As a former search firm recruiter, I am often asked “How long do you take to screen a resume and what do you look for when reading them?” There is the first incorrect assumption: Resumes are not read by most recruiters. They are scanned the way most of us scan websites looking for information. Think about the last time you looked at a website: We don’t read websites, we scan them to look for specific keywords and phrases and to assess the visual feel to decide if we should keep clicking through the website or move on to the next search result. If we don’t see words we like/need or we don’t like the visual feel of the website, we move on to the next result that is provided by your search engine. This process can take most of us as little as 15 seconds.
When performing the initial scanning of resumes to determine which candidates I would call, I always looked for and I have trained numerous recruiters to seek out) the following initial pieces of information:
- What Job Are You Applying For? – Have a Target Title: In your summary section, have a target title outlining the job you are pursuing. Don’t risk letting the recruiter have to decide what job you are applying for within their company. It is possible they won’t decide and will put you in the ‘no’ pile and move on to the next candidate who spells it out for them. Or they may wrongly assume the role you are pursuing. Or worse, they may realize what job you are applying to but peg you as a poor communicator because you are not clear.
- Where Did You Work? Knowing where you work gives the recruiter context to your targeted job title. The Director of Marketing at the local doctor’s office and The Director of Marketing at a Fortune 500 company are two different jobs despite having the same title. Make your employers’ names easy to read and identify, as it helps the recruiter place your experience into context.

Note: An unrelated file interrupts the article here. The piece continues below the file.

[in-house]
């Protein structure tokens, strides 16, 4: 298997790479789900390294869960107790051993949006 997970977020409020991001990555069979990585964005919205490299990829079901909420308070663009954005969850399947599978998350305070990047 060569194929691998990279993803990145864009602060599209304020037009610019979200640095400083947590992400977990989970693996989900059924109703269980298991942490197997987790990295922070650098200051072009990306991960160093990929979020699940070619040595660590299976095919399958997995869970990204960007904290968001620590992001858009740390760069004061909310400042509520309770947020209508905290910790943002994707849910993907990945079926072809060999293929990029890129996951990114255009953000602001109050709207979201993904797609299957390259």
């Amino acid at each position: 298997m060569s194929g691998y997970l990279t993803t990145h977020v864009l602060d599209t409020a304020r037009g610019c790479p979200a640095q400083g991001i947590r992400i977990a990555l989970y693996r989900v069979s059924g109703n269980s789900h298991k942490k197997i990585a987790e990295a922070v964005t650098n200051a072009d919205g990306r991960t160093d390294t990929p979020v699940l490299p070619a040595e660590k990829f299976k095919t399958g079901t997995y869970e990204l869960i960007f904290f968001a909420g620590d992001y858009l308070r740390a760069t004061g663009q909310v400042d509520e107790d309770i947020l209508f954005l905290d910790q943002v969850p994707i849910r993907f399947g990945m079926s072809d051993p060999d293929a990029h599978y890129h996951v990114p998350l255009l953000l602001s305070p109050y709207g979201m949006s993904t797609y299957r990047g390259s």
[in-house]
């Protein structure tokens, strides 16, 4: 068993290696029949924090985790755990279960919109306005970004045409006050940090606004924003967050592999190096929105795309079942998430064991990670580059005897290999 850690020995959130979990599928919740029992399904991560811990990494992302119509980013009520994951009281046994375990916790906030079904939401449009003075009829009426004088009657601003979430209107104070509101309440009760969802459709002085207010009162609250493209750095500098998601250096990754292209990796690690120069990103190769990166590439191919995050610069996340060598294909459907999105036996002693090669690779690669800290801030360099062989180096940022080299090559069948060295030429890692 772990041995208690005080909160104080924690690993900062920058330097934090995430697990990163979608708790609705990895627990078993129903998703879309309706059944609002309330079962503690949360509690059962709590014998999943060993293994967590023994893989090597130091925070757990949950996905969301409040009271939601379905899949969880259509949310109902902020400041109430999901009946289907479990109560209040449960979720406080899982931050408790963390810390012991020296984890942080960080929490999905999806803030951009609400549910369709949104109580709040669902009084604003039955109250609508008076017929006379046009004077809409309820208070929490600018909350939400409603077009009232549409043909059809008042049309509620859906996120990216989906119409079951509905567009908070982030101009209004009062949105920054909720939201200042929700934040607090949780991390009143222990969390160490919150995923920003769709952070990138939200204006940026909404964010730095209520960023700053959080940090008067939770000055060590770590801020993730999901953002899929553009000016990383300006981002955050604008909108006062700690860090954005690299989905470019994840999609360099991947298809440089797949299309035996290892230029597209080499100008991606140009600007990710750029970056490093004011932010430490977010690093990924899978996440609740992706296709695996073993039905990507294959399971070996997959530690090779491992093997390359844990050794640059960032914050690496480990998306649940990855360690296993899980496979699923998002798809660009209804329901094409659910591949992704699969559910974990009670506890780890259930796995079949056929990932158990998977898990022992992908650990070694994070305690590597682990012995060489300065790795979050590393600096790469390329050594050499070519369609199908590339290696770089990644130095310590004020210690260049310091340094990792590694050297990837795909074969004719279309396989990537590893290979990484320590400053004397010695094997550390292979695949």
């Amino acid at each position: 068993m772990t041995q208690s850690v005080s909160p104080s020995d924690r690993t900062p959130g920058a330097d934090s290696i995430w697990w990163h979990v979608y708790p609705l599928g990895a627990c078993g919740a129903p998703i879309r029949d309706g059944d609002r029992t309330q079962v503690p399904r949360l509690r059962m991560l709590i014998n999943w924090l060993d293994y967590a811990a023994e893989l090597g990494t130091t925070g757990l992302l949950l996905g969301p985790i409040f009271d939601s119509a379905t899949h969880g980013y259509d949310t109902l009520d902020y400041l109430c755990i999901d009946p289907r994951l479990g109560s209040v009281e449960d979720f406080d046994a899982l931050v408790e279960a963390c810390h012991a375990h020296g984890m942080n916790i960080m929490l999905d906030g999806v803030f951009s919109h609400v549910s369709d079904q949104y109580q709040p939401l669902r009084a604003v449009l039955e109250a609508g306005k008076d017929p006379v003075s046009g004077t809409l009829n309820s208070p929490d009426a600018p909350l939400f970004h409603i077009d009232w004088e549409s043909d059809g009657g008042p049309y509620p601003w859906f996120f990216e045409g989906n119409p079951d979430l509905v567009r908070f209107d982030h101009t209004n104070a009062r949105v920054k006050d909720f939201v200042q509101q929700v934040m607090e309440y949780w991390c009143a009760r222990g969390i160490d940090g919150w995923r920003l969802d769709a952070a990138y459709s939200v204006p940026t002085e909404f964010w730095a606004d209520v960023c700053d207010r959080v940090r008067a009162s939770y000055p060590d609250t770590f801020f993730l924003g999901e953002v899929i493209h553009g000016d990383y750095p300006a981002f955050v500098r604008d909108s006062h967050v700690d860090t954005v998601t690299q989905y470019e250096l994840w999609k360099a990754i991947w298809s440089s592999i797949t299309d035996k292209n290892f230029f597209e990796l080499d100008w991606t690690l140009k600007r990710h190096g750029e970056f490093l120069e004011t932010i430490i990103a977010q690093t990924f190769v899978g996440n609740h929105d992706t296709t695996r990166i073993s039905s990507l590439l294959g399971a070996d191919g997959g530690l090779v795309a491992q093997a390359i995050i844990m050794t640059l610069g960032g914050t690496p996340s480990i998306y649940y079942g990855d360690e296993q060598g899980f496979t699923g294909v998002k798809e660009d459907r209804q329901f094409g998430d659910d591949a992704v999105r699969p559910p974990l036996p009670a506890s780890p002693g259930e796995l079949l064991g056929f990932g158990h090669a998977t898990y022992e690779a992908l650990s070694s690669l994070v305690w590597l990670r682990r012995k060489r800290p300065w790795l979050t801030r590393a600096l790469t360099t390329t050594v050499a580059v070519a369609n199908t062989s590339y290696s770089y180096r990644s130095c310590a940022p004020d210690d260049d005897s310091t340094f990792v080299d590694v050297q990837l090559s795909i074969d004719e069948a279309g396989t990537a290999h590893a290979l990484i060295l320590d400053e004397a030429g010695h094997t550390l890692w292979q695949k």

- How Long Did You Work There & When? Recruiters need to know the chronological order of your employment. Period. Functional resumes and any format that disguise the dates do the exact opposite of what job seekers want in using these formats—and it annoy recruiters since they have to work to find the dates and put things in context. If you were a Director of Marketing 15 years ago versus a Director of Marketing today, those are two different jobs even though they share the same title. If you had the job for 10 months versus 10 years, that tells a recruiter two different stories. A recruiter must have time frame for your resume to have meaning.
- Where Are The Numbers? Recruiters may not take the time in this initial screen to read every statistic and detail, but recruiters want to see bottom-line results on a resume upon first scan. When I scan a resume and see no results present in the content, it automatically makes me wonder if this person is achievement driven. Companies do not want to hire task masters—they want achievers. Having numerical measurement in some form, whether it be money, time saved, relationships built, can set forth a subliminal impression that you are an achiever and that can express yourself comfortably in that manner.
- Where Did You Go To School? Again, knowing where you went to school helps recruiters put things in context. This is not to assume recruiters always want to see that you went to an Ivy League school. If you attended a local regional school and went on to a Fortune 100 management job, that tells a great story. If you went to a prominent school and are engaged in a start-up initiative, that tells an intriguing story. All the pieces, of which education is one, contribute valuable additions to your story.
- Does Your Resume Look Good And Is It Easy To Read? When a recruiter reads your resume, you do not want him/her to wonder, “What were you thinking with this format?” – Is the format dated, poorly formatted, visually unappealing and or simply hard to read or understand? If a recruiter does not notice anything about your formatting, then you are at least not doing damage to your presentation. Ideally, you want the person reading your resume to think, “This person gets it” when they click open your resume. You have less than 5 seconds for that first impression and only one shot to get it right.